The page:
"The girls read the newspaper."
Translation:De meisjes lezen de krant.
They did, in the very first lesson actually.
Be sure to always read the tips. Reread if you have to. It saves a lot of questions (and other people having to answer them)
Also read the threads and other peoples questions. Some questions have literally been asked 30 times on a single thread. (And not just on that thread, the next thread it is the same questions all over again)
For people on the app, switch to website. The tis arent available on the app. And on the website no commercials or punishment for errors, no heartsystem.
Where did you read krant was neuter, or did you make that up yourself? (Many people seem to do that on this course for some reason..)
Krant is feminine so it will always use de (unless you change the noun into a diminutive all dominutives use het. )
If you don't know the gender of a noun check wiktionary. They will always say feminine masculine or neuter
(Don't use random other sites that claim they can tell you the article you need, so far I've only seen sites mentioned that make a mess of things and when trying a search myself I came across many bad sites. So stick to wiktionary, haven't found a single mistake regarding the gender. Also the site from taalunie basically the institution with the last say about the language (language union) I think that would be woordenlijst.org those are the only two I would call reliable in this matter (definitions on wiktio are only a rough guideline imo )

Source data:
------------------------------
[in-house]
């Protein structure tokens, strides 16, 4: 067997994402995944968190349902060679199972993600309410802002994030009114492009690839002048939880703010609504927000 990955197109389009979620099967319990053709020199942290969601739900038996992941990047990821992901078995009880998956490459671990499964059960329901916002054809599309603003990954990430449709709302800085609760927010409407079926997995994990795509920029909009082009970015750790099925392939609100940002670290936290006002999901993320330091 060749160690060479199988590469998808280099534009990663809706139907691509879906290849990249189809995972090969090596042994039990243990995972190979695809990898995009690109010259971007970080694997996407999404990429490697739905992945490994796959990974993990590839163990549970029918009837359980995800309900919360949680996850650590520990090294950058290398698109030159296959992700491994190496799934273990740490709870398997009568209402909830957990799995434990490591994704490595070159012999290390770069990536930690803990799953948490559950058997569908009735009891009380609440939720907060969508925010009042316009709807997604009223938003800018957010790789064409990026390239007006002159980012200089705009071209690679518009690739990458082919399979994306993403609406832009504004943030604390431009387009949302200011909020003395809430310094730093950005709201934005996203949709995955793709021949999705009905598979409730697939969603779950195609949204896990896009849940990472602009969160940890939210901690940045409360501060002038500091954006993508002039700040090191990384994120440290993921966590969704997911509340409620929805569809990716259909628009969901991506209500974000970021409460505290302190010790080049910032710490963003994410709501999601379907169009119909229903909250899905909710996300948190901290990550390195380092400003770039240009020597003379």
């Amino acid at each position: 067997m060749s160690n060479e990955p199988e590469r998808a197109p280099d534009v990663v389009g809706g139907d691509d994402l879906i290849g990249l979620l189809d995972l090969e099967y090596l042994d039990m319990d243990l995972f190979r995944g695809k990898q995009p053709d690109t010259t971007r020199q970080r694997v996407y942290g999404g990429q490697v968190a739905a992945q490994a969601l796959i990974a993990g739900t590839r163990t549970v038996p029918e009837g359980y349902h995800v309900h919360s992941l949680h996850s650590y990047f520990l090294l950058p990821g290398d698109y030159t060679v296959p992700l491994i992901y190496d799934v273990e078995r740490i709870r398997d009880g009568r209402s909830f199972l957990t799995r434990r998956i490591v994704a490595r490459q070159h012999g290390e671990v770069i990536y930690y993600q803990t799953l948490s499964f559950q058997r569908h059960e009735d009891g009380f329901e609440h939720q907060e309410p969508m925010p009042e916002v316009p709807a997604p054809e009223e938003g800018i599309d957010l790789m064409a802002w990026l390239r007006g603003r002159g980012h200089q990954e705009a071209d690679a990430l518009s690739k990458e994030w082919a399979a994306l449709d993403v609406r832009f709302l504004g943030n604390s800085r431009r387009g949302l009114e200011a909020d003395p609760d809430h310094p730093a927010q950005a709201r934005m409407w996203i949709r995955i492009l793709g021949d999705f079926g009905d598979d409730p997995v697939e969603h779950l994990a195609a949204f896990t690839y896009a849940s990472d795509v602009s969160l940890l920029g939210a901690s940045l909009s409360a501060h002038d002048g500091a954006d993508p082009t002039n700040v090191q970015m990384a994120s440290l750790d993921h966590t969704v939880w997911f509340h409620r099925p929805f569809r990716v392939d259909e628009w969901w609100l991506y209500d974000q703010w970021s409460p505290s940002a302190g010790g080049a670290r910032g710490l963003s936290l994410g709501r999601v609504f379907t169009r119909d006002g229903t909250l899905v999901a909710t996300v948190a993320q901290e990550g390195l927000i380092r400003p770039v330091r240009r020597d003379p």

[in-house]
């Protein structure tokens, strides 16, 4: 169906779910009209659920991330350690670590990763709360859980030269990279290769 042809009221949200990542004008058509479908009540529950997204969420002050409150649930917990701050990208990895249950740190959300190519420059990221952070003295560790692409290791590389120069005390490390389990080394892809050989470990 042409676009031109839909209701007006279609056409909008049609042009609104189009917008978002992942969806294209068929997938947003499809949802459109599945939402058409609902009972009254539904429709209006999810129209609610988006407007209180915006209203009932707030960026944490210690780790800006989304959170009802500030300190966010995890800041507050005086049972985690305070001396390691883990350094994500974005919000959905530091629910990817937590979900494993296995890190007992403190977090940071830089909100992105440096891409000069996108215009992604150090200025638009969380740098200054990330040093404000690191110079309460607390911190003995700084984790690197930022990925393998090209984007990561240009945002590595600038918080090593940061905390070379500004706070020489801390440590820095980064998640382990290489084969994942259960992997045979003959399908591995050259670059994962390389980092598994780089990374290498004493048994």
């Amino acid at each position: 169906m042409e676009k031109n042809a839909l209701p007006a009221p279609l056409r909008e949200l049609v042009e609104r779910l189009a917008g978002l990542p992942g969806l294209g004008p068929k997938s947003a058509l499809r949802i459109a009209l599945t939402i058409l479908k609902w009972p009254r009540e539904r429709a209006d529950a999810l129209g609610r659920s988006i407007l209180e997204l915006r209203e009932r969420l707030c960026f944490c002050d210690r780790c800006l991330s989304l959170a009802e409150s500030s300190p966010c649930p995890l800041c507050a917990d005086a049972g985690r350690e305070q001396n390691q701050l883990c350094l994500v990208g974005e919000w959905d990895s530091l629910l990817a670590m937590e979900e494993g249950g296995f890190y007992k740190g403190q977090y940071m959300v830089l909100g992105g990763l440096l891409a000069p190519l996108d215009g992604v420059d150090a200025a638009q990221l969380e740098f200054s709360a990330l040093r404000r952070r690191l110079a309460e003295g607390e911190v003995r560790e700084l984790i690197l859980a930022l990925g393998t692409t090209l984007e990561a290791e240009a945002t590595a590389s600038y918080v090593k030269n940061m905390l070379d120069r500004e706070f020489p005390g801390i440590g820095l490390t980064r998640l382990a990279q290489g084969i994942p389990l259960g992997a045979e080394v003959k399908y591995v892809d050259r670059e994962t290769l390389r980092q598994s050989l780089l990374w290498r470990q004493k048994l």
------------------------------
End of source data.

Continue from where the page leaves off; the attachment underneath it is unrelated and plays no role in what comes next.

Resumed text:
It is 'lazen voor' though, because 'voor' is a preposition only the infinite is one word (voorlezen) all the others it is two: Ik lees voor, ik las voor Je leest voor, je las voor Hij/zij/het leest voor, hij/zij/het las voor Wij lezen voor, wij lazen voor Jullie lezen voor, julie lazen voor Zij lezen voor, zij lazen voor Lezen/leest/lezen is present tense, while las/lazen is past tense. 'Lezen' is 'read' , and 'voorlezen' is something like 'read to'.
I thought it's neuter because krant = newspaper = no gender (in my language at least I think). Kindly advise why it is a feminine noun. It might be a feminine noun in Dutch but I don't know that.
To remember it is "de" krant, I try to memorise and think it as "it is de because newspaper comes from trees" and de is for trees lol (according to tips section). Also because tips section says Dutch speakers don't think about the gender of a word and suggest we remember whether het/de.
Would like your inputs. Thanks. :)
*edit: I chanced upon your comment on checking the gender on Wiktionary. Will do that, though it would be interesting to know why krant is feminine, like some history/origin lesson.
There are only two options. Just learn them as part of the word, since they basicly are. Don't learn "huis", but learn "het huis"
• All plurals use de
• All diminutives use het
So het huis will always be het huis, the genders are fixed with the noun, but as said above when the noun changes into plural of diminutive you get
De huizen (plural)
Het huisje (diminutive)
'Lezen' is plural, while 'lees' is singular. So it is 'ik lees' (I read), but 'wij lezen' (we read). 'Wij' can be 'wij/we/jullie etc..
Not totally but nearly. After let let air through after the k you slightly nearly close the gap again.
Another way to get/practice the sound is take a deep breath and just do a very long kkkkkkkkkkkk and, before you run out of breath, make air go through faster in a sudden burst.
(Extra info; in some areas of the netherlands the use a different r. Like kgrgrgrrgrant where everything vibrates)